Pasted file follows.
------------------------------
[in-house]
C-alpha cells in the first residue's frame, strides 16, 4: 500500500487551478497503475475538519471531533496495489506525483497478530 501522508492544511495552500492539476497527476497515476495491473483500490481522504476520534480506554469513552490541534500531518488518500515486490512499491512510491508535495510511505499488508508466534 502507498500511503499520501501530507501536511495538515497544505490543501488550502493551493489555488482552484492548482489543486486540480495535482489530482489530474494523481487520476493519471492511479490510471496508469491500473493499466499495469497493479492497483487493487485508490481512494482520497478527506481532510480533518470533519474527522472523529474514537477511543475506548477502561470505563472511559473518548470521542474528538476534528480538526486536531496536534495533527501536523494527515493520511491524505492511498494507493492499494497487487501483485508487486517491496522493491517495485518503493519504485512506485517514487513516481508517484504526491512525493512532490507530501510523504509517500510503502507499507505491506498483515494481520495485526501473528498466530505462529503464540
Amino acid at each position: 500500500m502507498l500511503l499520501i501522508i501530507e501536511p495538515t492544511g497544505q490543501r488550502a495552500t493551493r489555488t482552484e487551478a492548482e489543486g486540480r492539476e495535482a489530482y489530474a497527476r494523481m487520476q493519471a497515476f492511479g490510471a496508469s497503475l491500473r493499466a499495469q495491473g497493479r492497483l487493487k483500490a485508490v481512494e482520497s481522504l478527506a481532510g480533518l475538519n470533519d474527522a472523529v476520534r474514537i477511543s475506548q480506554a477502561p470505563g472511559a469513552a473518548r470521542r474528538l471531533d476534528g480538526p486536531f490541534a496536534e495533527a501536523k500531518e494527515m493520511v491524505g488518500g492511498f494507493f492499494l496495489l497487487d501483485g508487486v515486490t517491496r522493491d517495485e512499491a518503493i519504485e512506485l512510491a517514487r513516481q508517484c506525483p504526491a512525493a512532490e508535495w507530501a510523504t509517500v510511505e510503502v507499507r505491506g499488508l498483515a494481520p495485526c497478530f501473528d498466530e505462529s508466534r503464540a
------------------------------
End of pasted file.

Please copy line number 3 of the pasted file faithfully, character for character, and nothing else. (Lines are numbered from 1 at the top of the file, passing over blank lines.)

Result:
Amino acid at each position: 500500500m502507498l500511503l499520501i501522508i501530507e501536511p495538515t492544511g497544505q490543501r488550502a495552500t493551493r489555488t482552484e487551478a492548482e489543486g486540480r492539476e495535482a489530482y489530474a497527476r494523481m487520476q493519471a497515476f492511479g490510471a496508469s497503475l491500473r493499466a499495469q495491473g497493479r492497483l487493487k483500490a485508490v481512494e482520497s481522504l478527506a481532510g480533518l475538519n470533519d474527522a472523529v476520534r474514537i477511543s475506548q480506554a477502561p470505563g472511559a469513552a473518548r470521542r474528538l471531533d476534528g480538526p486536531f490541534a496536534e495533527a501536523k500531518e494527515m493520511v491524505g488518500g492511498f494507493f492499494l496495489l497487487d501483485g508487486v515486490t517491496r522493491d517495485e512499491a518503493i519504485e512506485l512510491a517514487r513516481q508517484c506525483p504526491a512525493a512532490e508535495w507530501a510523504t509517500v510511505e510503502v507499507r505491506g499488508l498483515a494481520p495485526c497478530f501473528d498466530e505462529s508466534r503464540a